If you lead a team for an organization, and have courage, here is a great question to ask you: ‘would I want to work for me?’ Now step into the perspectives of those with whom you work closely. What would they say if given the opportunity to participate in a 360 review about you?
Before I dive into interviews for a 360 leadership study, I always meet with the person the study is about and ask him, what do you think people will say about you? I have been surprised to discover that they are always right. We already know, deep inside, what we do well and where we can improve. But saying it out loud makes it real and scarier. And before I facilitate organizational health off-sites for teams I prep the leader of the team to be prepared for getting beat up a bit; because they almost always do. When team members, aka employees, know that they are participating in an offsite meant to constructively build out HOW they can get their jobs done more constructively, they will inevitably speak up…eventually. They need to feel safe to do that. An online team assessment that measures how the team is performing in the areas of trust, conflict, commitment, accountability, and results brings the reality of their work together into the room. From there a meaningful discussion about what has been and what can be begins, and trust starts to grow. The discussions that follow are powerful often because the elephant(s) in the room, the un-discussable(s) is revealed even if obliquely so. There is no better antiseptic than the light of day, as they say. But it can be hard for leaders to hear.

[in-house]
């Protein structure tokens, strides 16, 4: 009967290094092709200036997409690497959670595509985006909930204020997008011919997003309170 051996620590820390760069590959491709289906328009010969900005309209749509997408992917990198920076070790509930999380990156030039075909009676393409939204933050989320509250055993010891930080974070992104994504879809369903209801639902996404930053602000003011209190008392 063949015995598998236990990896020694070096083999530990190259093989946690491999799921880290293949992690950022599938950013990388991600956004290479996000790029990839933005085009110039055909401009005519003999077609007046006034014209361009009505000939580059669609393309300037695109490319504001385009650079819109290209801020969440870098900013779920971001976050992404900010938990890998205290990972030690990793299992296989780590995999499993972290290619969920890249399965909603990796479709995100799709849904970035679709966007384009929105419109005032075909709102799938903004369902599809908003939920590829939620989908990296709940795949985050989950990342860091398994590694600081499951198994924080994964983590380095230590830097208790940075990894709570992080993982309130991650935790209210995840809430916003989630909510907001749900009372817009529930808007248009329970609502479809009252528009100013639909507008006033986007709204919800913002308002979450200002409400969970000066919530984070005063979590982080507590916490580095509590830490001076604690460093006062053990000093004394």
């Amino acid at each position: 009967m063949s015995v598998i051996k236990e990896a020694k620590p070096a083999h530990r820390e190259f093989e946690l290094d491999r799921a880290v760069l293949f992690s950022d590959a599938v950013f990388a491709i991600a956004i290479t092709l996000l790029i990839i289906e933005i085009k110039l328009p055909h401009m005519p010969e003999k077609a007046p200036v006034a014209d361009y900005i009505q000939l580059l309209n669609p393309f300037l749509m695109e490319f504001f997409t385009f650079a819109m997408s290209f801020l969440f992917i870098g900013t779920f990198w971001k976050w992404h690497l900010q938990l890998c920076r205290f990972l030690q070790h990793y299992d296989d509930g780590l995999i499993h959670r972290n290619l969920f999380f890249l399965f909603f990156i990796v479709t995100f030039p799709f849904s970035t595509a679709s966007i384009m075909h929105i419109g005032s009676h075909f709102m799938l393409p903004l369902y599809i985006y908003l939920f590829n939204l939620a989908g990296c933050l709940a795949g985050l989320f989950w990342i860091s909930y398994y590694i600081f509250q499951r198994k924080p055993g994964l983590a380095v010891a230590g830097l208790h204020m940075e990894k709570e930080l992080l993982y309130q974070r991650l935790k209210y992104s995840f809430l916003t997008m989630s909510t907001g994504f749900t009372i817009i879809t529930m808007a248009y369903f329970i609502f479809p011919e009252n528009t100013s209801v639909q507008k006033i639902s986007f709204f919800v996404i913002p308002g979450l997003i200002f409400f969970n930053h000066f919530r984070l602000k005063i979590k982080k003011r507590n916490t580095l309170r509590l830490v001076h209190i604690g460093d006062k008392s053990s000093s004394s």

So leaders often feel beat up a bit. I tell them to prepare for this and then ask them to do a few things: listen, don’t argue, listen, take it, and then say thank you. I ask them; ‘think about if you would like to work for you?’ The truth is that if what everybody says is true, that leadership matters, then team feedback matters too and can be quite revealing. Ralph Waldo Emerson’s “What you do speaks so loudly I cannot hear what you say” is what we are talking about here and it is the powerful evidence of great leadership. It’s easy to SAY the right things but people are LOOKING for the actions that go with the talk; it’s about alignment. This isn’t new or revelatory until you put it to the test and say the truths out loud. Then you can’t hide.
The good news is that for leaders who really do want to see their organizations be better, and want for their own leadership to be better, they can absolutely get much better if the leader invests the time, is willing to hear what’s hard, and then lead their team to the better, more constructive place. It can be done but it takes resolve, courage and a willingness to listen to the answers to very challenging questions, like would they want to work for them?